If Congress successfully rolls back a slate of energy-focused Interior rules, the department could be stuck on a list of agencies at high risk of fraud, waste and abuse, government investigators say.
At least four rules identified by the Congressional Western Caucus as priorities for repeal include provisions designed to address concerns the Government Accountability Office raised around Interior's performance on oil and gas oversight. The Congressional Review Act (CRA), the tool Republican lawmakers are using to eliminate rules introduced during the last months of the Obama administration, stipulates that a regulation cannot be reintroduced in "substantially the same form" as a disapproved rule.
Barring legislative intervention, scrapping the Bureau of Land Management's methane and waste reduction rule and a trio of onshore orders could leave Interior unable to address some of GAO's concerns, said Frank Rusco, director of natural resources and the environment for GAO.
"If the rules are repealed, GAO's recommendations cannot be implemented, and the agency would not be able to implement similar rules under the Congressional Review Act," Rusco said. "Most likely what will happen is Interior's high-risk status will stay the same."
The methane rule — which aims to curb natural gas flaring, venting and leaking from fossil fuels production on federal lands — is first on tap. A Senate vote is expected as early as this week.
BLM's rule includes a provision to revise governance on royalty rates applicable to onshore oil and gas leases. In a 2013 report, GAO found Interior's regulations for onshore resources lacking.
"Interior changed certain offshore lease terms — including raising royalty rates twice in response to changing market conditions. For onshore resources, which are subject to many of the same market conditions, Interior has considered but not made changes to royalty rates," GAO wrote. "Interior officials are currently unable to make timely adjustments to onshore royalty rates. Current regulations generally provide for a fixed onshore royalty rate that limits Interior's flexibility to make timely adjustments."
The final methane rule gave BLM the flexibility to set royalties at or above a previously flat rate of 12.5 percent, the bureau wrote in its rule.
"This rulemaking was in large part a response to repeated GAO concerns that American taxpayers have not been getting a fair return on oil and gas resources owned by the American public," said Alexandra Teitz, former counselor to BLM Director Neil Kornze. "BLM needed to adopt the waste rule to respond to specific GAO recommendations highlighted in at least three separate GAO reports since 2010, which included concerns that had helped land the Interior Department on GAO's high-risk list."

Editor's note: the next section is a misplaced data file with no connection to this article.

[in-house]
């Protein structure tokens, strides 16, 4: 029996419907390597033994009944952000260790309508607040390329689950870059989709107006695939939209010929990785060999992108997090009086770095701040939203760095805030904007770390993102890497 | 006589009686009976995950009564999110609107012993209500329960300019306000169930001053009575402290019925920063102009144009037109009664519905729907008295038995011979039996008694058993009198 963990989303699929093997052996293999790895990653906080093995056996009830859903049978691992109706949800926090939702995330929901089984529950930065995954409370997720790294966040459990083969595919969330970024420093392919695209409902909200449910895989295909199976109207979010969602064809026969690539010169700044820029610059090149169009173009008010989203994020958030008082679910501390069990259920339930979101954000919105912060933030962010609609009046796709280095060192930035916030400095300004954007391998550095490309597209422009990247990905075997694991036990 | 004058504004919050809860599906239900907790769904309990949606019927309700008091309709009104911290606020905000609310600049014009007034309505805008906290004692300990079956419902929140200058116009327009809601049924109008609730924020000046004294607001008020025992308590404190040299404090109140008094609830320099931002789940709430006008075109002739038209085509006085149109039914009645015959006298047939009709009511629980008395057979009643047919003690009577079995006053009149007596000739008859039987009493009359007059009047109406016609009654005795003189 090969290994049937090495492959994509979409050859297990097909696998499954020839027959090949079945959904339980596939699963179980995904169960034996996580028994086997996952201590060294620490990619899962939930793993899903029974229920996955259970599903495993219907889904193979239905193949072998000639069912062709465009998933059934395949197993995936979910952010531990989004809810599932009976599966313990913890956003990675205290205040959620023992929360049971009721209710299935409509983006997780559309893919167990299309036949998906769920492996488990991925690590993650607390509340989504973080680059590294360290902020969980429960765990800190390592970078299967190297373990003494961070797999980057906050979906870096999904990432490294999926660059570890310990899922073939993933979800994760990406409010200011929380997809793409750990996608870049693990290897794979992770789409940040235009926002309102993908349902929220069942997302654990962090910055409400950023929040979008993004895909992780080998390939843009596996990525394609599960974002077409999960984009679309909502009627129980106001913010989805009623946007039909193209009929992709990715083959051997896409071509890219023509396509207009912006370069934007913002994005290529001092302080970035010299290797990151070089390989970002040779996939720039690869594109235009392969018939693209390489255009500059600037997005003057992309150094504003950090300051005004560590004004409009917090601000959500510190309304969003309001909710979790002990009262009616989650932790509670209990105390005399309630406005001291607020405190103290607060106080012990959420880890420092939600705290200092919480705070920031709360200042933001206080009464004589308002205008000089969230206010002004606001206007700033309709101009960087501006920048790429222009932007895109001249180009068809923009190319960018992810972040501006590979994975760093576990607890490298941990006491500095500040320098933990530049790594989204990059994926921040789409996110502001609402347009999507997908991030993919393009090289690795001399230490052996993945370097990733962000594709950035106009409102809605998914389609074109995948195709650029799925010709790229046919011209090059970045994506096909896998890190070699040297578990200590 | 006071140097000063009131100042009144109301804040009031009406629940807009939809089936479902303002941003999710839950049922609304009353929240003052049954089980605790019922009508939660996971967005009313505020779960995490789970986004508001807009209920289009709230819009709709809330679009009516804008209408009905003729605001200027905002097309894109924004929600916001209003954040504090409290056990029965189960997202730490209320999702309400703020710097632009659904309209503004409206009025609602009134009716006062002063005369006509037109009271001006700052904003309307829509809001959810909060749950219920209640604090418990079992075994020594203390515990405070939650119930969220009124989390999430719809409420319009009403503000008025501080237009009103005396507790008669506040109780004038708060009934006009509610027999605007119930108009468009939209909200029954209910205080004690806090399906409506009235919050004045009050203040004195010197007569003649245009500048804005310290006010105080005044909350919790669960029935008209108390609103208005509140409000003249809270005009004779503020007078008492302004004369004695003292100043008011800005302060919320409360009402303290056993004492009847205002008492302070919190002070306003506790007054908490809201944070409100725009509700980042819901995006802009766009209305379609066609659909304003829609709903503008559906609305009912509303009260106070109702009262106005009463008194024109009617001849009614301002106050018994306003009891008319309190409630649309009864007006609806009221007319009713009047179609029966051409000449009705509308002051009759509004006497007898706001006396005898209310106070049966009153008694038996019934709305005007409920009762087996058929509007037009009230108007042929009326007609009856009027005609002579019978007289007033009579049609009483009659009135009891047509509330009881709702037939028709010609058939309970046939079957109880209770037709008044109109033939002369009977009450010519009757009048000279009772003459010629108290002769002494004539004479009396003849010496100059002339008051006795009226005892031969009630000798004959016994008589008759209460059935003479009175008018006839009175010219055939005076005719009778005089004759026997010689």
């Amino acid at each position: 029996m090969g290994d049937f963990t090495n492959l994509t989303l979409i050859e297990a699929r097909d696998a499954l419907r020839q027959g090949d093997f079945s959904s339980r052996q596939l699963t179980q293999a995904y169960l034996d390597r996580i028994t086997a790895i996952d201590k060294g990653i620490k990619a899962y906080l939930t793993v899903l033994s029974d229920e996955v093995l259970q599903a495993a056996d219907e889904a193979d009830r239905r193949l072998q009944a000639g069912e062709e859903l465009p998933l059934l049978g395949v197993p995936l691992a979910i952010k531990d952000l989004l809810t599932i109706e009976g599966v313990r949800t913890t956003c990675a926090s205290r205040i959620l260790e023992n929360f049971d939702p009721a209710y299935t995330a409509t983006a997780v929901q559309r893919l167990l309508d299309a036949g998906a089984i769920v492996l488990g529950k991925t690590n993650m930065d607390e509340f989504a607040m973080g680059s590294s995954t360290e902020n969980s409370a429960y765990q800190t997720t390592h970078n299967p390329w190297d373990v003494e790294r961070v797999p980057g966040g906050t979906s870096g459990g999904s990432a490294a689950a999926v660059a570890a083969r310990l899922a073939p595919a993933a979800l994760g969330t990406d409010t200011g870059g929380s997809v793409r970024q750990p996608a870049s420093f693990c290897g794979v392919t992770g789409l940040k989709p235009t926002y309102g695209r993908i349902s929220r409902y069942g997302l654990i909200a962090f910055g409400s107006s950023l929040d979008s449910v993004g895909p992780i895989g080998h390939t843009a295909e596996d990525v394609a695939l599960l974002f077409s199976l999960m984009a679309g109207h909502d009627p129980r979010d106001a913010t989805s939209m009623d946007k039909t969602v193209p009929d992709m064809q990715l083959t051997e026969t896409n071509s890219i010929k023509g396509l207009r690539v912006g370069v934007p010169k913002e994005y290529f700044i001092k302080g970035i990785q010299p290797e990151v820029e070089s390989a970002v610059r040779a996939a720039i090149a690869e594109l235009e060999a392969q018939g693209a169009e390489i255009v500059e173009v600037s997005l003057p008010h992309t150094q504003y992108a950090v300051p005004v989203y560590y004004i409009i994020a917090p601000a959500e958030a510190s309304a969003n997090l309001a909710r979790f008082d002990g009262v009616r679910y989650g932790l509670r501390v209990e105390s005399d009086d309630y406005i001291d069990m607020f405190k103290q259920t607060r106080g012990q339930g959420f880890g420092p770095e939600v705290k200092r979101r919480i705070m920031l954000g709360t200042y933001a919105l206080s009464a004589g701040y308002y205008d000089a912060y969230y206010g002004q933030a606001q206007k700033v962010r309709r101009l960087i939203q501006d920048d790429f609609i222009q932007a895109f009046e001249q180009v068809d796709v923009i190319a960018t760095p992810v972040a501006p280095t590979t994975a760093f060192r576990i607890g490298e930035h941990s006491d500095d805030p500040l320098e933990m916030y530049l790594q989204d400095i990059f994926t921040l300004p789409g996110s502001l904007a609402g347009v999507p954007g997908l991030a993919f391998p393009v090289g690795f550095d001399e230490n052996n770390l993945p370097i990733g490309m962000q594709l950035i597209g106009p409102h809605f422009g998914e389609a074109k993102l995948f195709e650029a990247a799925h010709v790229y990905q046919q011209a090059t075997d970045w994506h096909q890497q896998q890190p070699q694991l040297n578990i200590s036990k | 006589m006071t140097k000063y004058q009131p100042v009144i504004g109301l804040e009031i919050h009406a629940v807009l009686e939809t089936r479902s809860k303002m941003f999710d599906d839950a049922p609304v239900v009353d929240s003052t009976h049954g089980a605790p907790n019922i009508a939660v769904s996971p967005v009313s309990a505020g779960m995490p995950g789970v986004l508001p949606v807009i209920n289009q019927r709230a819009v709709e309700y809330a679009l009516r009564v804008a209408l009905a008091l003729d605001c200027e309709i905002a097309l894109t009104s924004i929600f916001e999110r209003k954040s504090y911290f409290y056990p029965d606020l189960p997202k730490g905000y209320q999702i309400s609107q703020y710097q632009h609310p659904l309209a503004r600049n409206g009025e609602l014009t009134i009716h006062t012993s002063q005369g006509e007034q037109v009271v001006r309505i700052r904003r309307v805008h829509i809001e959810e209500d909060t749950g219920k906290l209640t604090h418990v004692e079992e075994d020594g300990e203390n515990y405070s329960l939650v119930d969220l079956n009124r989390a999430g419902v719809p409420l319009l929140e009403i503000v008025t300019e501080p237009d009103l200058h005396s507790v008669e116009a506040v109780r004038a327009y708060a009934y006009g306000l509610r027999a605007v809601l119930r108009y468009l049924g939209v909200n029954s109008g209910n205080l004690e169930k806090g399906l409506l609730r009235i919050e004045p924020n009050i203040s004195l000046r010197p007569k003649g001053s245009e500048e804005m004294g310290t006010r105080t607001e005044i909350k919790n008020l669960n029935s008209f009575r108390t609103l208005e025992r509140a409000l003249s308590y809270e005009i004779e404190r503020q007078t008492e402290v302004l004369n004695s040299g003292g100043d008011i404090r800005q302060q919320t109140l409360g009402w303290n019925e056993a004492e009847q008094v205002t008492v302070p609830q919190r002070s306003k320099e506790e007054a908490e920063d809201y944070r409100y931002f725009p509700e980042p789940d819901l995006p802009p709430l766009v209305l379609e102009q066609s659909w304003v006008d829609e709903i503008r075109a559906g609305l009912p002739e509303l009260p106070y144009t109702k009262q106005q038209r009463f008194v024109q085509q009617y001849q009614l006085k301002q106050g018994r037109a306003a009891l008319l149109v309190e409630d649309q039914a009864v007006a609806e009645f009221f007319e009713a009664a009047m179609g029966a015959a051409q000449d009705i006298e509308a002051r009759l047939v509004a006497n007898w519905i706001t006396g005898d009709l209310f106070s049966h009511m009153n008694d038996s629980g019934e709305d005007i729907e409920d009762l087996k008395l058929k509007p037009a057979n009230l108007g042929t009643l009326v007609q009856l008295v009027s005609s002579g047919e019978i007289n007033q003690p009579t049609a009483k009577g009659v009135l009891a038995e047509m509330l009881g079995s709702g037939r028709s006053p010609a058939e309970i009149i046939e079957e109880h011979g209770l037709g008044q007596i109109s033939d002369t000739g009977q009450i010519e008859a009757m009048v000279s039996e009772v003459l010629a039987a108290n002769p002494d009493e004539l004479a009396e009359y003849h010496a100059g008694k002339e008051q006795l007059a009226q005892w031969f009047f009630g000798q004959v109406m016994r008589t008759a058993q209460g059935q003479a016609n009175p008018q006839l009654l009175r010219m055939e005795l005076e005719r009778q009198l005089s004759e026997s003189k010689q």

Industry groups have said they would support a narrower BLM rule invoking the agency's Mineral Leasing Act authority to charge royalties on gas that is "avoidably" lost from operations on public lands (Energywire, Feb. 1). Energy producers and other stakeholders have said the rule reaches too far into the purview of U.S. EPA and states in its attempt to address methane emissions (Energywire, Feb. 21).
The rate adjustment and other changes to BLM's rule could also be ripe for revisitation after the CRA.
If BLM refocused its energy to address GAO's concerns through retooled permitting policies for rights of way and infrastructure projects, that would be an appropriate policy response, said Luke Johnson, policy director at Brownstein Hyatt Farber Schreck and a former deputy director of policy and programs for BLM under President George W. Bush.
"I don't think anyone would make the argument that the rule was substantially similar to the previous rule overturned by the CRA," Johnson said.
Suggestions that an act by Congress to overturn the rule precludes BLM from addressing narrow issues in the future are an "overinterpretation" of the CRA's powers, said Kathleen Sgamma, president of the Western Energy Alliance.
"The law is that an agency can't issue a substantially similar regulation in the future. If an agency were to regulate various parts, that's obviously acceptable after a successful CRA overturning," she said. "Where BLM would get into problems would be trying to again usurp EPA authority, but if they had a targeted rule on royalties or actual waste prevention, I think that would be something that would be acceptable."